National/World

Turning an airplane boneyard into a booming business in Rosewell, New Mexico

Friday, November 16, 2012

Making sure airplanes fly safely and on time during the holiday season takes plenty of spare parts, and not all of them are new.

What you see here is all that is left of commercial aircraft which once carried thousands of passengers safely to their destinations. It takes one man, an excavator and just 30 minutes to take a plane apart.

"We do about four and a half million pounds of scrap aluminum a year outta here," said Tom Stewart with Stewart Industries.

Flying into the airport in Roswell, New Mexico, you see dozens of moth-balled planes. It's almost surreal to see the planes lined up. The names and logos something like ghosts of airlines past.

"They're outta business. A lot of 'em are out of business," Stewart said.

American Airlines stores their older aircraft here, too, particularly as the fleet shifts to those which are more fuel efficient. This is the old Walker Air Force Base, a corner of Roswell International Airport. Stewart Industries not only recycles the planes, but refurbishes them. Those which aren't being fixed up will be dismantled for parts.

Stewart saw this as an emerging industry over 19 years ago as the wait time for new parts from Boeing and Airbus he says is at least a year. Second tier airlines who purchased the older planes he tells us needed a quicker way to get replacement parts.

"When your plane is broken and it's sitting on the tarmac and you're wanting to get it up and running, that's unacceptable," Stewart told us.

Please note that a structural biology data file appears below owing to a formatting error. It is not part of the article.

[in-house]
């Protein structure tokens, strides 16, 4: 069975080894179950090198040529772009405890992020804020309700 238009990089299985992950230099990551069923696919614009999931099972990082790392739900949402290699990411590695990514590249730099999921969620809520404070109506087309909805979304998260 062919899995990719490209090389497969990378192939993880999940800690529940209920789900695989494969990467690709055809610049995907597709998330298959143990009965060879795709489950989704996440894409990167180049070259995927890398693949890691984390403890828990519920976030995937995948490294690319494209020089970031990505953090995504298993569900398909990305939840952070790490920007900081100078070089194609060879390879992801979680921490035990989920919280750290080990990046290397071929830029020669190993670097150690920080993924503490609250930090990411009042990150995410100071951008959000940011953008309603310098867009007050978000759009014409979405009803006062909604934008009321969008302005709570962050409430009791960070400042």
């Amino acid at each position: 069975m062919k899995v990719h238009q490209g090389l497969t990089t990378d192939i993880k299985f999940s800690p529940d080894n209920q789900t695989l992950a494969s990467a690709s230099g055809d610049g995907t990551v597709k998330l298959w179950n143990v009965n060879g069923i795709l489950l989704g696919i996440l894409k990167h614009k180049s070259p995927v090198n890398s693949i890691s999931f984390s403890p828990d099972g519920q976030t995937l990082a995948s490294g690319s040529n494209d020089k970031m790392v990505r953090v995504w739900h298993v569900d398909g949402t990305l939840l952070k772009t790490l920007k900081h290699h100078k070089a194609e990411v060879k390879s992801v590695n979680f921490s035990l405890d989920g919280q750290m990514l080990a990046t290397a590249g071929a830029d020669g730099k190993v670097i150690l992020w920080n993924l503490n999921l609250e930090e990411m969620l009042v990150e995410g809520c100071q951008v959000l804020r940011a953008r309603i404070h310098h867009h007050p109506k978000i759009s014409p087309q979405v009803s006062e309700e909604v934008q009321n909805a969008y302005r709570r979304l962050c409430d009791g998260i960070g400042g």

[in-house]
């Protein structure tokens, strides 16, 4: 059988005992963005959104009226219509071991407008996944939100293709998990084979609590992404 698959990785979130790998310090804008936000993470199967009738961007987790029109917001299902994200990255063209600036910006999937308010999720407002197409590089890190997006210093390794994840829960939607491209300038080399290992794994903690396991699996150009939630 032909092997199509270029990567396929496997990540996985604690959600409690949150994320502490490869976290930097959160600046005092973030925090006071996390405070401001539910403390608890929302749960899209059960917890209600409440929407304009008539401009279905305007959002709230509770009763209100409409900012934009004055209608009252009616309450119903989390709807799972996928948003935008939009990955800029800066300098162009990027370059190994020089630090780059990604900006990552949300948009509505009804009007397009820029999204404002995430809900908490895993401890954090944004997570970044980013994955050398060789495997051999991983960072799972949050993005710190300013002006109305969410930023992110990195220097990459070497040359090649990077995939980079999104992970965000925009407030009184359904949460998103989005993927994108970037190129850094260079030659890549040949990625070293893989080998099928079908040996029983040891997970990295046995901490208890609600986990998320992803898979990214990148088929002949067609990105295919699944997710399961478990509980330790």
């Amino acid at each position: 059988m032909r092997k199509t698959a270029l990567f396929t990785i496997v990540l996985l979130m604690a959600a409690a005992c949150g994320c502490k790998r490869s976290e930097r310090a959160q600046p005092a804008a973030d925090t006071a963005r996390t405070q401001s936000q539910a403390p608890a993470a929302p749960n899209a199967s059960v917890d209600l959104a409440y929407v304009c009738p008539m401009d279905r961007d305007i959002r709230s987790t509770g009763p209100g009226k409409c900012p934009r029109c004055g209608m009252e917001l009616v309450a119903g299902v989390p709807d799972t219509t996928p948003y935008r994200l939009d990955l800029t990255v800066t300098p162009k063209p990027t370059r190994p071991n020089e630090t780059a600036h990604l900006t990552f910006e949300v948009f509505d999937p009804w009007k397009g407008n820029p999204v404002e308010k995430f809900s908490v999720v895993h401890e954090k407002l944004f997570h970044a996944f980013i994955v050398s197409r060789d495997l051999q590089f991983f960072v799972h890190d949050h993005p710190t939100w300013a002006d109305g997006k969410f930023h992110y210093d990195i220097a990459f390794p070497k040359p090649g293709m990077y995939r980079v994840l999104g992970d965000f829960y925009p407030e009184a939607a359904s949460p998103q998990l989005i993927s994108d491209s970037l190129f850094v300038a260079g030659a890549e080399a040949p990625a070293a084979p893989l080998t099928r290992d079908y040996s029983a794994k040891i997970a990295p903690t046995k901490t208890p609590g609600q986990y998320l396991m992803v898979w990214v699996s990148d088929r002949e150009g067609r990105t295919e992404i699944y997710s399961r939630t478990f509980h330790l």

They will meticulously take the planes apart, tag, store and sell the pieces. Stewart took us inside this MD80 which they were working on. It's a view you likely have never seen. The stripped down body of the plane giving a new perspective on just how intricate these aircraft are.

Take a look at the cockpit alone. For the untrained eye, it's a spaghetti bowl of wires. Some planes have nearly 2,000 parts that can be resold.

They're working to get certified so they can fully refurbish all of these planes. If you want to buy one like this, it costs between $1.7 to $2.2 million.

Why Roswell you might wonder. It's primarily because of the climate; low humidity helps keep corrosion of the planes at bay.

Roswell is a tiny city on the map mostly because of the aliens and spaceships that supposedly crash landed there in 1947. Years later it is these aircraft which are another boon for business.

Not all airplane parts can be resold. According to FAA regulations, some must be thrown away when they reach the maximum number of hours or flights. Those parts that are resold must first meet stringent safety regulations.

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